The Islamic State group, also known as ISIS, has executed at least 250 women in northern Iraqi city of Mosul in Nineveh province for refusing sex slavery, according to reports Wednesday. The women had been ordered to accept “temporary marriages” to the militants, and were all put to death after their refusal.
Said Mamuzini, an official from the Kurdistan Democratic Party, told the AhlulBayt News Agency that sometimes the families of the women were also executed for rejecting to submit. Ghayas Surchi, another official, from the Patriotic Union of Kurdistan, told the news agency that women are not allowed to go out alone in Mosul and are required to be completely covered in public. Surchi said that women are also barred from choosing their spouses.
Mosul, the ISIS stronghold, has been under ISIS rule since June 2014.
Earlier this year, it was reported that several teachers and civil servants in Mosul were executed by the ISIS for refusing to follow a new curriculum the militants had introduced to schools. The militants also raided schools and arrested dozens of teachers from Nineveh province for refusing to teach their students the new curriculum. ISIS reportedly removed major subjects, including math, biology, chemistry and philosophy, from school curriculums across Syria and Iraq and replaced them with lessons on jihad and the history of ISIS.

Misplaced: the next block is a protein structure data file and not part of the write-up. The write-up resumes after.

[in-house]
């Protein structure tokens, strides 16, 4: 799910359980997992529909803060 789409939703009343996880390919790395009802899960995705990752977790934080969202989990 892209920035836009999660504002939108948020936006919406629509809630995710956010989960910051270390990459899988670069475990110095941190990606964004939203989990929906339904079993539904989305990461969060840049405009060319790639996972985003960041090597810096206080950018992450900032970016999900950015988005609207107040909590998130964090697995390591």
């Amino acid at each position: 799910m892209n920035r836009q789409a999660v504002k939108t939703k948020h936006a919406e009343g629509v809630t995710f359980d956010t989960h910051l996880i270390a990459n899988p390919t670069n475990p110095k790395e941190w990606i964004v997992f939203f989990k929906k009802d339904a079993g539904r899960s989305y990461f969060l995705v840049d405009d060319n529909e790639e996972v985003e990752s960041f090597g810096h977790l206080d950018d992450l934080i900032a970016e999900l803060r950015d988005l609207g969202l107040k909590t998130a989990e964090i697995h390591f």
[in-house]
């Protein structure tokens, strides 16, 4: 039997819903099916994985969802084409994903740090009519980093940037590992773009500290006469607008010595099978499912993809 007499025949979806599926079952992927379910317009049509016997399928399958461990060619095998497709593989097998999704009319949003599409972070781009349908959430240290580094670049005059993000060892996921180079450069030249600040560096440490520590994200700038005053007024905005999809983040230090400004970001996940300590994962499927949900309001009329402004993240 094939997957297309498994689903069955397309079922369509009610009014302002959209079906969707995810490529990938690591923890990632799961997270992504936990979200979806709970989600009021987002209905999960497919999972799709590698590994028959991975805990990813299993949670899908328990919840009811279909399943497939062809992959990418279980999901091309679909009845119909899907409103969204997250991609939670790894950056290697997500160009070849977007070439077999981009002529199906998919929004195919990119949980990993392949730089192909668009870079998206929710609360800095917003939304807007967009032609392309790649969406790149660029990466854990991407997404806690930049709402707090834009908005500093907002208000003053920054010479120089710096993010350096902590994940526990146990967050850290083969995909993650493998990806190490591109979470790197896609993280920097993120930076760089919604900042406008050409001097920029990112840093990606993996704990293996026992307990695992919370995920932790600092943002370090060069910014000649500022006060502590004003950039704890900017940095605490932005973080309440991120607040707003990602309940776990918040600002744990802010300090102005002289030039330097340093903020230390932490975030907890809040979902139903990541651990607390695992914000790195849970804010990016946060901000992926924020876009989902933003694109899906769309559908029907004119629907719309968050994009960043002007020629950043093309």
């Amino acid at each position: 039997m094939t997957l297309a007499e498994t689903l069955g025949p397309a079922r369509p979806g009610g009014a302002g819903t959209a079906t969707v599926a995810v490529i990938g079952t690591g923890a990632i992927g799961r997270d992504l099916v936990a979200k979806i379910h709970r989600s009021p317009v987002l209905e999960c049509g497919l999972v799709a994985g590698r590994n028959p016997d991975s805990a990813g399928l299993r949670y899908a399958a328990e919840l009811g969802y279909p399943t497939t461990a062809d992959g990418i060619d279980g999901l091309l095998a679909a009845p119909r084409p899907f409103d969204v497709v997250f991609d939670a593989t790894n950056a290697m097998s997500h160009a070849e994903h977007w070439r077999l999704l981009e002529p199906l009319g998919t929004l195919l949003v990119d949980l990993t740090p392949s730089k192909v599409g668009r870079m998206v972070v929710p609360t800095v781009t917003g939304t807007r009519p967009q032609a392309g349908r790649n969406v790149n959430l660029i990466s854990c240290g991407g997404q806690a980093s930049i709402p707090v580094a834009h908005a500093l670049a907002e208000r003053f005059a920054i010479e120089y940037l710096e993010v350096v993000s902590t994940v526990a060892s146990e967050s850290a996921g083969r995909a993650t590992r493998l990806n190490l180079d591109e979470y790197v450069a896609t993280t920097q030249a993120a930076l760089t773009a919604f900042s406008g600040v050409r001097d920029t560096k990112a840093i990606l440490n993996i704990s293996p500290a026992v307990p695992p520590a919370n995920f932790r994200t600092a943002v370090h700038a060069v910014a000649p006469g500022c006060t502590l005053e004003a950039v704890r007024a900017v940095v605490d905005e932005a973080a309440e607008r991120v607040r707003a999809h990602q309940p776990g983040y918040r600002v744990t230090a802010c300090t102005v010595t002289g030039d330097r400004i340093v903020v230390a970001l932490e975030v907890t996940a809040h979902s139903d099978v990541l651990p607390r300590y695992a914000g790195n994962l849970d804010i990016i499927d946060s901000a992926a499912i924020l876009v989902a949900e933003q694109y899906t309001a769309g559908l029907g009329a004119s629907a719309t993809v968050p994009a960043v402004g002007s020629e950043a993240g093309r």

“These essential courses have been replaced by some extremist subjects on so-called Shariah and jihad, designed by the group to ideologize students and gain their support to the alleged caliphate,” a teacher said told AhlulBayt at the time.
The Iraqi army has begun preparatory operations in Nineveh against the militants. However, the actual assault to retake Mosul is expected to take place possibly not until next year.
On Monday, United States President Barack Obama said that he expects Mosul to be retaken from ISIS “eventually.”
“As we see the Iraqis willing to fight and gaining ground, let's make sure that we're providing them more support,” Obama said, in an interview to CBS News, according to Agence France-Presse. “We're not doing the fighting ourselves, but when we provide training, when we provide special forces who are backing them up, when we are gaining intelligence -- working with the coalitions that we have -- what we've seen is that we can continually tighten the noose,” he added.
“My expectation is that by the end of the year, we will have created the conditions whereby Mosul will eventually fall.”